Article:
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Jordan Peele was among the few to make history with his Oscar win

The 2018 Oscars featured a wide array of winners, but "Get Out's" Jordan Peele and Frances McDormand of "Three Billboards" truly stole the show. (Video: Nicki DeMarco/The Washington Post)

Jordan Peele stopped writing the script for his horror-satire film “Get Out” about 20 times before he finally finished it. On Sunday night, it won him an Oscar.

“I thought it was impossible,” Peele said while accepting the award for best original screenplay. “I thought it wasn’t going to work. I thought no one would ever make this movie. But I kept coming back to it because I knew that if someone let me make this movie, that people would hear it and people would see it.”

Peele made history as the first black writer to ever win in the category. He also earned nominations for best director and best picture, making him the third person ever to have their directorial debut appear in all three categories. (The two who previously accomplished this feat were Warren Beatty with 1978’s “Heaven Can Wait” and James L. Brooks for 1983’s “Terms of Endearment.”)

A number of other nominees — writer-director Greta Gerwig and cinematographer Rachel Morrison among them — made a splash with their own historic Oscar nods but failed to do so at the actual ceremony. James Ivory, however, wrote the adapted screenplay for “Call Me by Your Name” and at 89 became the oldest person to ever win an Oscar. Cinematographer Roger Deakins made a record of his own when he finally won his first Oscar for his work on “Blade Runner 2049” after losing 13 times throughout his career. Foreign-language film “A Fantastic Woman” earned Chile its first-ever win, and Kobe Bryant, who wrote the animated short “Dear Basketball,” became the first NBA player to take home an Academy Award.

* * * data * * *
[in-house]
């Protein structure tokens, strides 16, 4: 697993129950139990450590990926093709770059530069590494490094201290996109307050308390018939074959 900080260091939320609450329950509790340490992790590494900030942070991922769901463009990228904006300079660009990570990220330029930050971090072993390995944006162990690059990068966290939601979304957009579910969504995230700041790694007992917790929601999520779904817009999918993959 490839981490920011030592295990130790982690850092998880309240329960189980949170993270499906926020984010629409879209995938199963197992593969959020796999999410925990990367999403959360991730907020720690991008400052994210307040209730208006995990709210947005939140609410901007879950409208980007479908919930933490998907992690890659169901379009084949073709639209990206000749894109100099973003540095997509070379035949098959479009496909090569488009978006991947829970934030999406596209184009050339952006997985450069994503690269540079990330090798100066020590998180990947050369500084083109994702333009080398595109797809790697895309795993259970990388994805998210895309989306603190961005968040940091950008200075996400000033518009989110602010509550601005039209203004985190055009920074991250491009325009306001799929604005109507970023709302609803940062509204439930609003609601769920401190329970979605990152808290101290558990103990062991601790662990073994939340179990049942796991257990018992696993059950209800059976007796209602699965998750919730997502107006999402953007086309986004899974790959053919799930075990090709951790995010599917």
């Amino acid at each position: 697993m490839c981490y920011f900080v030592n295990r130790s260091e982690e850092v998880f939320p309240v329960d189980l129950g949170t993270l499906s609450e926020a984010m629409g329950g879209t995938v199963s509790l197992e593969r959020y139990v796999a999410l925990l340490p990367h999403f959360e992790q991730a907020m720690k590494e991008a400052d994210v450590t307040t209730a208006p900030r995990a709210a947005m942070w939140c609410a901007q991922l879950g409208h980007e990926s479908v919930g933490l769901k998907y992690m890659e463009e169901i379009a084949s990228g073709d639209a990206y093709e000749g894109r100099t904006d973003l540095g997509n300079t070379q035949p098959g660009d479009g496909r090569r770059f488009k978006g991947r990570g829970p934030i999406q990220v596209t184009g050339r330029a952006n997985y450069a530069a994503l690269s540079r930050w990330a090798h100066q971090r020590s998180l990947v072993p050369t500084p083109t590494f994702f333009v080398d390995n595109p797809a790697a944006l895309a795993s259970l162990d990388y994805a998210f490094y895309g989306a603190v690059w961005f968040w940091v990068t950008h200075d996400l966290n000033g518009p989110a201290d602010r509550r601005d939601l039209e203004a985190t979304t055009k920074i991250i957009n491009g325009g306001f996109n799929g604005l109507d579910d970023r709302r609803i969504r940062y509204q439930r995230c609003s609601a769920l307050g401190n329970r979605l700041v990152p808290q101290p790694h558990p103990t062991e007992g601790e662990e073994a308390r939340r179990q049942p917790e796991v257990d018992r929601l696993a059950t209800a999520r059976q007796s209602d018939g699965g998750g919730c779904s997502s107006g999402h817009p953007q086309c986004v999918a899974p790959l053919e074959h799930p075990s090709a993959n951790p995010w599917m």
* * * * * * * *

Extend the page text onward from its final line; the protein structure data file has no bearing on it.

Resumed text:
“As basketball players, we’re really supposed to shut up and dribble, but I’m glad we do a little bit more than that,” Bryant said. He accepted the award alongside director Glen Keane.

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Robert Lopez, who co-wrote best original song “Remember Me” from “Coco” with his wife, Kristen Anderson-Lopez, earned the distinction of becoming the only person in the world to ever achieve a double EGOT. (Twelve people total, including Mel Brooks and Rita Moreno, have earned at least one Emmy, Grammy, Oscar and Tony.) While it’s worth noting that both of Lopez’s Emmys are daytime awards — they’re for his work on the animated children’s series “Wonder Pets” — he has three Grammys, three Tonys and another Oscar, which he and Anderson-Lopez won in 2014 for writing the “Frozen” earworm “Let It Go.”

A few presenters also made history, although in a different manner than returning duo Warren Beatty and Faye Dunaway, who notoriously flubbed last year’s best picture announcement. Cherokee actor and Vietnam War veteran Wes Studi became one of the first Native Americans to officially present at the Oscars, introducing a montage of clips from war films. (Native American actress and activist Sacheen Littlefeather memorably took the stage to refuse the best actor award on behalf of Marlon Brando in 1973.)

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“A Fantastic Woman” star Daniela Vega became the first openly transgender presenter when she introduced Sufjan Stevens’s performance of “Mystery of Love” from “Call Me by Your Name.” Although Vega was not nominated in the best actress category, director Sebastián Lelio thanked her while accepting the award for best foreign-language film.

“I want to thank the cast of the film, especially the brilliant actor Francisco Reyes Morandé and the inspiration for this movie, Daniela Vega,” he said. “This film was made by a lot of friends and artists. I share this with all of you tonight.”

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